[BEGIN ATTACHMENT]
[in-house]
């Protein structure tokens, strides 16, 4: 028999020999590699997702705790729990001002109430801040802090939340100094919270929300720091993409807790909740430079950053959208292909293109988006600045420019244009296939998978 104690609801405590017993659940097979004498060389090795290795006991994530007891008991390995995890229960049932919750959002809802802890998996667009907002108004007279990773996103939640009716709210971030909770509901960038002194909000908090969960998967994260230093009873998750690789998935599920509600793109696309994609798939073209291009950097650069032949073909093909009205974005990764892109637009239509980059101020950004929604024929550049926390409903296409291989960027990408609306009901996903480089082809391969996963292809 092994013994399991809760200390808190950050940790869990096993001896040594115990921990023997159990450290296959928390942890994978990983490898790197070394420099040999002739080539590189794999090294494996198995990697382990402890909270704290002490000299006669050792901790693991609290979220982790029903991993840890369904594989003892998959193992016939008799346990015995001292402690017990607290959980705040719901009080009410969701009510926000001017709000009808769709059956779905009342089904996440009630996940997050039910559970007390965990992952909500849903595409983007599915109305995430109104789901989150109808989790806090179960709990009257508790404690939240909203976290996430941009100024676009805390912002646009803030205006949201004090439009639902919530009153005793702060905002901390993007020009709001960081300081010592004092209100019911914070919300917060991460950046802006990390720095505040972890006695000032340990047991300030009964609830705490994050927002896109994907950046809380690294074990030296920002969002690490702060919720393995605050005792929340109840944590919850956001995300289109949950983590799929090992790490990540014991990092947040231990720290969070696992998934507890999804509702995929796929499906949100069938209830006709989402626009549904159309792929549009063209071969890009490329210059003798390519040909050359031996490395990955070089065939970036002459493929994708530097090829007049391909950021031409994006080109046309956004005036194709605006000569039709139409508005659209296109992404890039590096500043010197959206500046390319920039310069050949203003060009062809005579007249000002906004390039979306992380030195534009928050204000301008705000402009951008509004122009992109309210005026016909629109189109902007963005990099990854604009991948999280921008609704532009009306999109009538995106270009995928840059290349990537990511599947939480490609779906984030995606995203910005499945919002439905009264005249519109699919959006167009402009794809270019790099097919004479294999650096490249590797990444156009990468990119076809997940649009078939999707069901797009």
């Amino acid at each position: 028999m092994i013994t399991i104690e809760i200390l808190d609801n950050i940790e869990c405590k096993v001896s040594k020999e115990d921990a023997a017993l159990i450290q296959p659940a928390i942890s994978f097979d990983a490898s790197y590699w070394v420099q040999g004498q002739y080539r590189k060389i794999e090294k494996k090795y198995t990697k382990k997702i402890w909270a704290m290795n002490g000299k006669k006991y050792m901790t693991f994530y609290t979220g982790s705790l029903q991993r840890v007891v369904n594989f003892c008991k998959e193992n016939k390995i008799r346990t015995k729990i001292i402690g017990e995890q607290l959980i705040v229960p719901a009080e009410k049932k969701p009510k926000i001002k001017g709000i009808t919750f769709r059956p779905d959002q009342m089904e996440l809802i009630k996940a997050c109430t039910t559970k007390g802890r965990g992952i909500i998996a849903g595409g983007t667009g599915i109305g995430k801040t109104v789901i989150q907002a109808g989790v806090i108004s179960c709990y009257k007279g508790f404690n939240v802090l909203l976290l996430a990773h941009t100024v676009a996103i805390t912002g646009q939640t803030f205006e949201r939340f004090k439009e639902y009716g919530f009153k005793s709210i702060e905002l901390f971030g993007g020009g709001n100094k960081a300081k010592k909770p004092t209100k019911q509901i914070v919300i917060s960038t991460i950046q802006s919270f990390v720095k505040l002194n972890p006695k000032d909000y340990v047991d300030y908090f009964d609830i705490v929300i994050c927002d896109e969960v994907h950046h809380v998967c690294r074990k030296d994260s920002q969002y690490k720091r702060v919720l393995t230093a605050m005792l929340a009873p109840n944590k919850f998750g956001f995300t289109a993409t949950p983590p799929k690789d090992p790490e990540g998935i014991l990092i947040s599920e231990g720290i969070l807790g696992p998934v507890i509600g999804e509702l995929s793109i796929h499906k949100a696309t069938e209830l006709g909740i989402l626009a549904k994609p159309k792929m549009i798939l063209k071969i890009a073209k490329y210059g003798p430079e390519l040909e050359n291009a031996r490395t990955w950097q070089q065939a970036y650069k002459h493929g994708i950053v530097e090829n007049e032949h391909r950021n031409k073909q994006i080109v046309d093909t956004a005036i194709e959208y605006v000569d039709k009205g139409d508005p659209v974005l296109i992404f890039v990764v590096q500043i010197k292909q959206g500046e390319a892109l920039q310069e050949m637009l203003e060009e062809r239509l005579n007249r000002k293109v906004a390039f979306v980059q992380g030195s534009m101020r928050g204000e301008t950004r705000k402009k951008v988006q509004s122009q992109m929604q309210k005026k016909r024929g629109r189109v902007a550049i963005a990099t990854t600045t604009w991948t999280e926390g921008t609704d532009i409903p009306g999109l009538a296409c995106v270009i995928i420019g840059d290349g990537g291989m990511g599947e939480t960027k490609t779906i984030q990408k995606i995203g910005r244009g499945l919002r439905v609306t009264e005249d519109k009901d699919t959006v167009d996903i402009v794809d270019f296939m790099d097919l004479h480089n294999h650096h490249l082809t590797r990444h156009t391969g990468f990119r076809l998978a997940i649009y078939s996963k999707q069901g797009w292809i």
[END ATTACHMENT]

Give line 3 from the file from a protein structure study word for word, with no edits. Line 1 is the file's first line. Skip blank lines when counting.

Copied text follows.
């Amino acid at each position: 028999m092994i013994t399991i104690e809760i200390l808190d609801n950050i940790e869990c405590k096993v001896s040594k020999e115990d921990a023997a017993l159990i450290q296959p659940a928390i942890s994978f097979d990983a490898s790197y590699w070394v420099q040999g004498q002739y080539r590189k060389i794999e090294k494996k090795y198995t990697k382990k997702i402890w909270a704290m290795n002490g000299k006669k006991y050792m901790t693991f994530y609290t979220g982790s705790l029903q991993r840890v007891v369904n594989f003892c008991k998959e193992n016939k390995i008799r346990t015995k729990i001292i402690g017990e995890q607290l959980i705040v229960p719901a009080e009410k049932k969701p009510k926000i001002k001017g709000i009808t919750f769709r059956p779905d959002q009342m089904e996440l809802i009630k996940a997050c109430t039910t559970k007390g802890r965990g992952i909500i998996a849903g595409g983007t667009g599915i109305g995430k801040t109104v789901i989150q907002a109808g989790v806090i108004s179960c709990y009257k007279g508790f404690n939240v802090l909203l976290l996430a990773h941009t100024v676009a996103i805390t912002g646009q939640t803030f205006e949201r939340f004090k439009e639902y009716g919530f009153k005793s709210i702060e905002l901390f971030g993007g020009g709001n100094k960081a300081k010592k909770p004092t209100k019911q509901i914070v919300i917060s960038t991460i950046q802006s919270f990390v720095k505040l002194n972890p006695k000032d909000y340990v047991d300030y908090f009964d609830i705490v929300i994050c927002d896109e969960v994907h950046h809380v998967c690294r074990k030296d994260s920002q969002y690490k720091r702060v919720l393995t230093a605050m005792l929340a009873p109840n944590k919850f998750g956001f995300t289109a993409t949950p983590p799929k690789d090992p790490e990540g998935i014991l990092i947040s599920e231990g720290i969070l807790g696992p998934v507890i509600g999804e509702l995929s793109i796929h499906k949100a696309t069938e209830l006709g909740i989402l626009a549904k994609p159309k792929m549009i798939l063209k071969i890009a073209k490329y210059g003798p430079e390519l040909e050359n291009a031996r490395t990955w950097q070089q065939a970036y650069k002459h493929g994708i950053v530097e090829n007049e032949h391909r950021n031409k073909q994006i080109v046309d093909t956004a005036i194709e959208y605006v000569d039709k009205g139409d508005p659209v974005l296109i992404f890039v990764v590096q500043i010197k292909q959206g500046e390319a892109l920039q310069e050949m637009l203003e060009e062809r239509l005579n007249r000002k293109v906004a390039f979306v980059q992380g030195s534009m101020r928050g204000e301008t950004r705000k402009k951008v988006q509004s122009q992109m929604q309210k005026k016909r024929g629109r189109v902007a550049i963005a990099t990854t600045t604009w991948t999280e926390g921008t609704d532009i409903p009306g999109l009538a296409c995106v270009i995928i420019g840059d290349g990537g291989m990511g599947e939480t960027k490609t779906i984030q990408k995606i995203g910005r244009g499945l919002r439905v609306t009264e005249d519109k009901d699919t959006v167009d996903i402009v794809d270019f296939m790099d097919l004479h480089n294999h650096h490249l082809t590797r990444h156009t391969g990468f990119r076809l998978a997940i649009y078939s996963k999707q069901g797009w292809i």